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North American PCM group to hold inaugural meeting Oct. 5
In December 2016, representatives of several U.S.-based PCM makers attending a thermal mass workshop in Florida agreed to work together to form a PCM manufacturers association, with a goal of promoting the development and use of phase change material in North America.
Since then, many of the details necessary to establish this organization have been worked out: Bylaws have been drafted, a mission statement written and a list of potential members compiled.
The group has now set a date for its inaugural meeting. More than three dozen people representing PCM manufacturers, research organizations and government agencies have been invited to the Fraunhofer Center for Sustainable Energy Systems in Boston on Oct. 5 to celebrate the creation of the Phase Change Materials Industry Association.
The agenda includes presentation of the mission statement and bylaws, election of officers, and discussion of membership fees and next steps. For more information about the new organization, please contact Jan Kosny, director of Building Enclosures and Materials at Fraunhofer CSE.
Dr. Yaghoob Farnam has spent four years combining concrete and phase change material in various ways in a quest to develop a durable paving material that can melt ice and snow.
Farnam, an assistant professor in Drexel University’s College of Engineering, has previously measured the effectiveness of paraffin oil and methyl laurate, materials that have relatively high heat storage capacity (about 130 to 170 joules per gram) and a suitable phase transformation temperature (about 2 to 3 degrees Celsius). Both showed promise when contained in plastic tubes embedded in concrete. But the paraffin oil proved to be far more effective than methyl laurate in concrete made of lightweight aggregate infused with the PCMs. Chemical reactions between the methyl laurate and materials in the cement rendered that PCM ineffective and also appeared to cause cracks in the concrete.In his latest paper, published in Cement and Concrete Composites, Farnam’s research team focused on paraffin oil. The team used concrete slabs to compare two methods of deploying the PCM. Steel pipes filled with paraffin and sealed with PVC caps were embedded in one slab. A second slab was made of porous lightweight aggregate infused with paraffin. A third slab, containing no paraffin, served as a reference point. Each slab was sealed in an insulated container and then covered with about 5 inches of shaved ice.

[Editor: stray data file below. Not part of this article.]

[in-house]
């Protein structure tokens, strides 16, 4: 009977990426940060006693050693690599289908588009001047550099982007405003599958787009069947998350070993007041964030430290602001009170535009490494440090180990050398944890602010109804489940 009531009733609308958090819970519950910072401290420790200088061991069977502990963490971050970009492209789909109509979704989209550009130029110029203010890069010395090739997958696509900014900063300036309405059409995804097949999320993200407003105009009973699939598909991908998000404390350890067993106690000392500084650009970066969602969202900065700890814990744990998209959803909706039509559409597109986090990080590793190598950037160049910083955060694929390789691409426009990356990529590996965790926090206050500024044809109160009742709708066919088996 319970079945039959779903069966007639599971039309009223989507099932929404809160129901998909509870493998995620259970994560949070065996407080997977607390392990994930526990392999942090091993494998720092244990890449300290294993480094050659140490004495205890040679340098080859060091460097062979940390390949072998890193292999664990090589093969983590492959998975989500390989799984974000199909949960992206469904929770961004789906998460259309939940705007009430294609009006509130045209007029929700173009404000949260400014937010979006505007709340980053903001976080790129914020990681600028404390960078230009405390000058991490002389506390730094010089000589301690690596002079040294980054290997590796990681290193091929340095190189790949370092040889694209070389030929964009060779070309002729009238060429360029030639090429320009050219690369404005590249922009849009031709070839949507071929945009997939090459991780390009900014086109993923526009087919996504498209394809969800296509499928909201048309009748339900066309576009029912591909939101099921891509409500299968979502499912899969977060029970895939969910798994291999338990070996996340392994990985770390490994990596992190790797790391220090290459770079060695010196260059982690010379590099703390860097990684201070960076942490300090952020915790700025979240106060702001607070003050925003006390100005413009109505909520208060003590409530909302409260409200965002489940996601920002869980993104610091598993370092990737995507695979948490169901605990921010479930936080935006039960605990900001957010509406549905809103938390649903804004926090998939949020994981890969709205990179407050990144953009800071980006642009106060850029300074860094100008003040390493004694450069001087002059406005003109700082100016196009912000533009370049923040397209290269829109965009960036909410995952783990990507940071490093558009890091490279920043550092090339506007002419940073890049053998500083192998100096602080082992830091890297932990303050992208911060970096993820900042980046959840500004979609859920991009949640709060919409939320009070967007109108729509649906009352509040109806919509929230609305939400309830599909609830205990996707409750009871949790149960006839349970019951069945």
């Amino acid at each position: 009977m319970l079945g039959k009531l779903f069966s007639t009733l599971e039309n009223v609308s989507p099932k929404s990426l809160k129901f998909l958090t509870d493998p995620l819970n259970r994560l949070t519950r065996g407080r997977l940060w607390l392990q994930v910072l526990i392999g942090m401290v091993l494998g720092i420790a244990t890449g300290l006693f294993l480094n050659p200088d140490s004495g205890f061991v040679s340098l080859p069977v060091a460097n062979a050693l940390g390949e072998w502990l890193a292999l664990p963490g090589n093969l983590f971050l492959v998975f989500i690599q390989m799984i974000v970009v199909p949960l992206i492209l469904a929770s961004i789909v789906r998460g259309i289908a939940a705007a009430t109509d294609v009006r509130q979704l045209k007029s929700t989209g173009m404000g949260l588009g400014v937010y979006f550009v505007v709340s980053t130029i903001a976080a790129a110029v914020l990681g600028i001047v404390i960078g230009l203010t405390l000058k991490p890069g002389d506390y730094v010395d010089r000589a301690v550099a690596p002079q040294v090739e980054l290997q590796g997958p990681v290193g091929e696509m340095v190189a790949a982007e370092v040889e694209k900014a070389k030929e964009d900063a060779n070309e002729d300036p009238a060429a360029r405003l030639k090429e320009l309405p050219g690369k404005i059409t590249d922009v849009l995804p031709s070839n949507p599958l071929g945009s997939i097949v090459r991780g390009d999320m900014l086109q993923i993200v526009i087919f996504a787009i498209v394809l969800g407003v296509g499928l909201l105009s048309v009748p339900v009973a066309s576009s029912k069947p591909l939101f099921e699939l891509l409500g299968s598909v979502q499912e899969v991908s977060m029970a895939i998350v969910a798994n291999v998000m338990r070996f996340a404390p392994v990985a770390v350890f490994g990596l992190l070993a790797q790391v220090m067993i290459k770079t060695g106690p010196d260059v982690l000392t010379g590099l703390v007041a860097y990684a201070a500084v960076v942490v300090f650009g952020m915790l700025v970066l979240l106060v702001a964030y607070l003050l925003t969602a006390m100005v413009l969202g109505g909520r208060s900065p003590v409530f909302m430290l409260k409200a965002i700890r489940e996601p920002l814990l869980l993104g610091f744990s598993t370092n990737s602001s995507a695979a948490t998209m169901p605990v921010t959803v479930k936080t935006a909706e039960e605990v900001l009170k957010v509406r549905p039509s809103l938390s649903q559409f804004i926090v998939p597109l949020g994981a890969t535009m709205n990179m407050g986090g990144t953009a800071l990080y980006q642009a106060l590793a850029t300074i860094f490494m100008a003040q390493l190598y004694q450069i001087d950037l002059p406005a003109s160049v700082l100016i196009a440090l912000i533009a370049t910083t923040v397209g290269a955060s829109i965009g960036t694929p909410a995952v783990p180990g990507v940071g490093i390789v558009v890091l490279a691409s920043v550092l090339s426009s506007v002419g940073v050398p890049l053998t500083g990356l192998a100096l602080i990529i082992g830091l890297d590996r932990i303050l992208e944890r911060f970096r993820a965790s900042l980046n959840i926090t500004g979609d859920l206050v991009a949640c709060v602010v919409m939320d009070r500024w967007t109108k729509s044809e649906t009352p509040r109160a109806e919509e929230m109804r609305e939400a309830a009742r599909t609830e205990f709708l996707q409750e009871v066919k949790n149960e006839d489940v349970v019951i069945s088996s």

DrexelNow describes what happened in two tests:
“With temperatures inside the boxes held between 35-44 degrees Fahrenheit, both of the paraffin-treated slabs were able to completely melt the snow within the first 25 hours of testing, while the snow on the reference sample remained frozen. The slab with the paraffin-filled tubes melted the snow slightly faster than the one composed of paraffin-treated aggregate. Farnam suggests that this is because the paraffin inside the tubes is able to solidify more quickly — thus releasing its energy — because of the regular diameter of the pipes. While the diameter of the pores of the aggregate vary in size.
“But in the group’s second experiment, in which the ambient air temperature in the box was lowered to freezing before the snow was added, the paraffin-treated aggregate was more effective than the embedded pipes. This is because the capillary pore pressure delayed the freezing of the paraffin, thus allowing it to release its heat energy over a longer period of time.”
The research is of particular importance to the airline industry, which has a keen interest in finding cost-effective and environmentally friendly ways to clear runways of ice and snow. The Federal Aviation Administration has supported Farnam’s work with nearly $500,000 in grants through its PEGASAS program.
Farnam says additional research is needed to better understand how the addition of PCM affects pavement durability, skid resistance and long-term stability.
U.S. patent application 20170267066 (applicant Caterpillar Inc., Peoria, Ill.):
“An air-conditioning system including a primary circuit and a secondary circuit is provided. The primary circuit includes a flow of refrigerant, an evaporator and a chiller configured to exchange heat between a coolant and the refrigerant. The secondary circuit includes a heat exchanger in fluid communication with the chiller to receive the coolant. The heat exchanger includes a phase change material in heat exchange relationship with the coolant, such that the coolant exchanges heat with the phase change material to store thermal energy in the phase change material. The air-conditioning system is implemented in a machine in which during an idle-off state, the stored energy in the heat exchanger is discharged to provide an air-conditioning effect.”